Healthy Eating: An ovarian cancer survivor’s quest for balance

Deborah Binder Formal PortraitWe are nearing the end of September and for me that means the end of Ovarian Cancer Awareness Month. The world is about to get a lot pinker in October. For those of us on the TEAL journey, it is challenging to have everything “pinkified” all the time. Women get “below of the belt” cancers that are largely ignored (and unfortunately misdiagnosed until late stages).

As you know, I am a six-year ovarian cancer survivor (which means I am beating the odds.) I was also diagnosed with the BRCA1+ gene mutation, which gives me a high probability of getting breast cancer. So please understand that pink is important to me. In fact, breast cancer research helped me decide to get a prophylactic mastectomy — a tough decision to make. But spreading the word about TEAL is more important because the statistics stink: 25 percent of us live beyond five years, 22,000 are diagnosed every year in the U.S. and 16,000 die. It’s sobering and scary.

Healthy eating has been a major part of my healing journey. Although, I have to say that I was a healthy eater B.C. (before cancer). I was vegetarian for almost 20 years. I tried to be a vegan, too, but failed. I also went to culinary school, which means I had to cook a lot of foods that I normally would not choose to eat. I am an adventurous eater. I don’t prescribe to “shoulds” these days in the culinary world, simply because I received the “life is short” message far too often. Nevertheless, I am a healthy eater. I shop the outer aisles of the grocery store, make most things from scratch, don’t eat process foods much and enjoy the pleasure of food when I am eating.

Keep Calm I'm An Ovarian Cancer SurvivorI would say that moderation is the key for me. No foods are forbidden, but I do limit how much of certain foods I eat. Sugar is not taboo. Dairy has its place. Gluten is not an issue. Judge me if you want, but I choose a path that brings me peace, nourishment and pleasure. Moderation with everything, including moderation. Does this mean that I am a perfect eater? No. Did you hear me? No. I crave the perfect chocolate chip cookie or a nice piece of dark chocolate. I try not to eat “junk,” but even with that statement some people will tell me that ANY ccc (choc chip cookie) is junk. I do not share that view. I go for quality not quantity. Ask me what my favorite food is and I would be inclined to tell you that it is ice cream. Shocking. Yet, I devour fresh vegetables from my garden (nothing beats a homegrown carrot) and cook healthy “wholesome” meals every day.

My Little Free Library, decorated for OVCA Awareness.
My Little Free Library, decorated for OVCA Awareness.

I have become an advocate for balance. I exercise, meditate and follow my passions. Lately, I have become a big advocate for Ovarian Cancer Awareness. I even decorated my Little Free Library with teal ribbon. I am about to launch a non-profit called the Seattle Ovarian Cancer Network to help newly diagnosed women and survivors in the Puget Sound Region. I am a leader for a program called Survivors Teaching Students which makes presentations at Bastyr and UW to teach medical and nursing students about what it is like to be an Ovarian Cancer patient and survivor.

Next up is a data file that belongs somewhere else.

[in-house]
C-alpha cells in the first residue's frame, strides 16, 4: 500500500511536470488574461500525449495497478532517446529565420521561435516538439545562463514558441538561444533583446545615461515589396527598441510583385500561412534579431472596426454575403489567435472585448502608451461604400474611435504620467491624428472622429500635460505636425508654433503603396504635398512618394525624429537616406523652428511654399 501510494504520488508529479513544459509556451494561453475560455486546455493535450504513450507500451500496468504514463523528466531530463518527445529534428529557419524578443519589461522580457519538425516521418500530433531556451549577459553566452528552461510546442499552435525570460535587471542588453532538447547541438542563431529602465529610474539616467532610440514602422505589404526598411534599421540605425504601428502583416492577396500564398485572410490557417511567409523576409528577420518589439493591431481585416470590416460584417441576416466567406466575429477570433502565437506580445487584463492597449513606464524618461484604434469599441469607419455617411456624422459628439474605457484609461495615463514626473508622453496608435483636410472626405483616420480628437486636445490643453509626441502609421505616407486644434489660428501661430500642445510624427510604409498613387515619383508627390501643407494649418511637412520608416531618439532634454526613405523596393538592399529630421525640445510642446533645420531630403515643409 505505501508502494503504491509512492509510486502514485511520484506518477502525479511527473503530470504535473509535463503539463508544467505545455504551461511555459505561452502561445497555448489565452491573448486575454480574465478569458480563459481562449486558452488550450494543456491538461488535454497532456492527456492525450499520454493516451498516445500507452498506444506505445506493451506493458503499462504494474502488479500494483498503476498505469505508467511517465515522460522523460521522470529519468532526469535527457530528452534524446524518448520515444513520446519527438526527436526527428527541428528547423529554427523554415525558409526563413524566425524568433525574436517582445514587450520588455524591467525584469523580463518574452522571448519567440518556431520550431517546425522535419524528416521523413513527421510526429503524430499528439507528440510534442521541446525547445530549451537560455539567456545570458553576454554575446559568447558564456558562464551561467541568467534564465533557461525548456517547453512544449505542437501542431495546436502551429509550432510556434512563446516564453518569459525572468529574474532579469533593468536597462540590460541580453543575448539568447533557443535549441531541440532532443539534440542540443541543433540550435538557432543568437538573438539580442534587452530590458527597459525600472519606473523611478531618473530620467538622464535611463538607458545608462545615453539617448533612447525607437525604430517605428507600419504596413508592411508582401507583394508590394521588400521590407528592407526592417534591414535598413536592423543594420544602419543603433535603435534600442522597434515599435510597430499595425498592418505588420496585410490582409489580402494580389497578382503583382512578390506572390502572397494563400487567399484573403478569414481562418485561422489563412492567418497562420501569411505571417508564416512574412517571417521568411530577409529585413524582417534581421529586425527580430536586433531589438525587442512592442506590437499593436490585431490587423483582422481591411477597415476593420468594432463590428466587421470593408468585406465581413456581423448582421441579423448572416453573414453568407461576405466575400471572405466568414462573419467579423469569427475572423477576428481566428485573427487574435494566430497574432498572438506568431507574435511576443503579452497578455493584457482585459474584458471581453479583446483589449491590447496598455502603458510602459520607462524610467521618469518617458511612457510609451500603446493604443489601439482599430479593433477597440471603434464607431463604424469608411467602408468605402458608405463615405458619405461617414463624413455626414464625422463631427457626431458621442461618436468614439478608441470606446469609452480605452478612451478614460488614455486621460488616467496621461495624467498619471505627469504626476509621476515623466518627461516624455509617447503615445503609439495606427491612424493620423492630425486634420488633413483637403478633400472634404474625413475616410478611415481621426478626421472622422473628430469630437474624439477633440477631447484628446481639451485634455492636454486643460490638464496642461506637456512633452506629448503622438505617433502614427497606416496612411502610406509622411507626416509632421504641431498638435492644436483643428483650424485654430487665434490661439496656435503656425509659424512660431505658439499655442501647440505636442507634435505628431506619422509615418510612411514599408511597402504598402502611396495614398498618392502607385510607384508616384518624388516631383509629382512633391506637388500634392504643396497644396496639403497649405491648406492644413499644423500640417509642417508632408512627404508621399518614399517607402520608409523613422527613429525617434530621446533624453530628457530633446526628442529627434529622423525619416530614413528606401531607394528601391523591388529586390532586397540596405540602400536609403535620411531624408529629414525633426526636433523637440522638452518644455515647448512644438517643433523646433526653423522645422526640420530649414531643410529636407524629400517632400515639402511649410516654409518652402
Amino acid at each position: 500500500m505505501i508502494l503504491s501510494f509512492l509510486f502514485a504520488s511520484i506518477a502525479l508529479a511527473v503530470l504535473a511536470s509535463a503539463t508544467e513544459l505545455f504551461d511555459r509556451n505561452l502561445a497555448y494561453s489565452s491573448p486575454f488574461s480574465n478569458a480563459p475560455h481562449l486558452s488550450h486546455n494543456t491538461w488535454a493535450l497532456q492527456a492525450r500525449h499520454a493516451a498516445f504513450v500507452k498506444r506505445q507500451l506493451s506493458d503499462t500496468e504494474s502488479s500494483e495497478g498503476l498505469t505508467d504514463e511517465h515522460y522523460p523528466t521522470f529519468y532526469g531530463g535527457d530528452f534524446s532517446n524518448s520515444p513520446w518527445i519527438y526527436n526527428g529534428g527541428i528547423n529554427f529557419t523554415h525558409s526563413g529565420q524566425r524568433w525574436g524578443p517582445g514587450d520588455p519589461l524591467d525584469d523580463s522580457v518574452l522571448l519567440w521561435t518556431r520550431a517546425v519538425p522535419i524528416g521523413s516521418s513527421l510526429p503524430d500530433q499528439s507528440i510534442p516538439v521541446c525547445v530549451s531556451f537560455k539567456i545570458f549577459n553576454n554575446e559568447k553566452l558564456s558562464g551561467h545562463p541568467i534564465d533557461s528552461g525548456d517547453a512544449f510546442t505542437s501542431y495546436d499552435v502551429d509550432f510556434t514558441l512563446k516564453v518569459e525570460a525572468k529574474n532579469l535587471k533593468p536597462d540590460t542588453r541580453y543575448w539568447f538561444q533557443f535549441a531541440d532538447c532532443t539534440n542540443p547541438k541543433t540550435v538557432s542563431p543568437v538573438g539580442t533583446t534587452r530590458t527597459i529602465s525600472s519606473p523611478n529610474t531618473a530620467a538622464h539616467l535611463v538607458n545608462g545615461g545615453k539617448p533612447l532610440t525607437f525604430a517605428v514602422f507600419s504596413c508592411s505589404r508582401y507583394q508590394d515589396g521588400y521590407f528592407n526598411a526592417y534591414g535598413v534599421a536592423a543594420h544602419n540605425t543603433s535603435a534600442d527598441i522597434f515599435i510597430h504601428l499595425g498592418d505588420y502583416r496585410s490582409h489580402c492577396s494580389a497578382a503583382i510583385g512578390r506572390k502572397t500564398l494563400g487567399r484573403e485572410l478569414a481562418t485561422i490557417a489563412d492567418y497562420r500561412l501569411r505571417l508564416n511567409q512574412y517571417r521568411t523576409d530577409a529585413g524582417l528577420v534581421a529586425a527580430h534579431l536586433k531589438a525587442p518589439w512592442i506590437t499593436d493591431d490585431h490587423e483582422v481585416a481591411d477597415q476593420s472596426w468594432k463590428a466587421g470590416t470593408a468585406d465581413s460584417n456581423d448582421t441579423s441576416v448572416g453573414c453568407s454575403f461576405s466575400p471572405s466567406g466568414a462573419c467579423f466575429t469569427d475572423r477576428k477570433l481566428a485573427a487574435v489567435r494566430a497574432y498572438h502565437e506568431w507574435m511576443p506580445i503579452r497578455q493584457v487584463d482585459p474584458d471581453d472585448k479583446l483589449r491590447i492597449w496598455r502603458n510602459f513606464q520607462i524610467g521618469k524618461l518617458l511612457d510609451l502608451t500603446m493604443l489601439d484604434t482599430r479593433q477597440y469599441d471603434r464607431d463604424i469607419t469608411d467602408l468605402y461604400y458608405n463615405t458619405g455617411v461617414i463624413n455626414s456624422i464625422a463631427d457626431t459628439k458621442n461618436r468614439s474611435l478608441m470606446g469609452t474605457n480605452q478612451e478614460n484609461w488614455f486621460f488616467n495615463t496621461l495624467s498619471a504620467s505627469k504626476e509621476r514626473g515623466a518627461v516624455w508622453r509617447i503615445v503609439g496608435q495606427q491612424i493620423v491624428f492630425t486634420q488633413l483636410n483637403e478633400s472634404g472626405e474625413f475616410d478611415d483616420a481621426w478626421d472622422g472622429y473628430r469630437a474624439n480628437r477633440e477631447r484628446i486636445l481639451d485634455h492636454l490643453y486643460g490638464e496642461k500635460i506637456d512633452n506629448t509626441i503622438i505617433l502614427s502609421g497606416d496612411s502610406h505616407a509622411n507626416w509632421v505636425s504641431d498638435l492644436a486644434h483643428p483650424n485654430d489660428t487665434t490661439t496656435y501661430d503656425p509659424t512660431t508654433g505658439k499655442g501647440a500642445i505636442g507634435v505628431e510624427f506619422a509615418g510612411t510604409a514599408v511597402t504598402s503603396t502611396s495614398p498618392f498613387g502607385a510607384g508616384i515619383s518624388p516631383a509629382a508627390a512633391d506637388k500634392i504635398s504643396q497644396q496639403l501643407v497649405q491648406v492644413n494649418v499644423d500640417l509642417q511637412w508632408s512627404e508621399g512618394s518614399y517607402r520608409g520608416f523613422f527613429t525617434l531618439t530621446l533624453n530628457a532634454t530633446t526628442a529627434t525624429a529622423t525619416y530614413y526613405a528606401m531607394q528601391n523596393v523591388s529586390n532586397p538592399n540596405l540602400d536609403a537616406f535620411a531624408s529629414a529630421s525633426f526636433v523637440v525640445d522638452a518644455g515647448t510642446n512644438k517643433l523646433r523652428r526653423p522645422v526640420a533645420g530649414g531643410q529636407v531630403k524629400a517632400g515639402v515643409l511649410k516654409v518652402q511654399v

I don’t have a special recipe this month. But I do have something that may help save another woman’s life. Share this with your spouse, your sister, your daughter, your neighbor or a friend. Just get the word out so we can improve the statistics. If you need more information feel free to reach out to me or check out www.ovariancancer.org.

Here are the SYMPTOMS for ovarian cancer. Please see your doctor if they persist more than 12 times during the course of one month and the symptoms are new or unusual for you.

    • Bloating
    • Pelvic or abdominal pain
    • Difficulty eating or feeling full quickly
    • Urinary urgency or frequency

Additional symptoms include fatigue, indigestion, back pain, pain with intercourse, constipation and menstrual irregularities. These symptoms are not as useful in identifying ovarian cancer because they are found as often in women who do not have the disease. When in doubt talk to your doctor. If necessary, ask for a CA-125 and a transvaginal ultrasound.

Now get out there and start enjoying all those healthy autumn vegetables. Next time I’ll have a recipe using some of them.

— By Deborah Binder

Deborah Binder lives in South Snohomish County with her family. She is “dancing with N.E.D.” (no evidence of disease) after being diagnosed with Ovarian Cancer in 2009. She is a foodie who loves to cook from scratch and share here experiments with her family. She attended culinary school on the East Coast and currently chef assists at PCC Cooks and NuCulinary Cooking School. Her current interest in food is learning to eat for health and wellness, while at the same time enjoying the pleasures of the table. As Julia Child once said, “Everything in moderation including butter.” Deborah can be contacted at jaideborah@yahoo.com.

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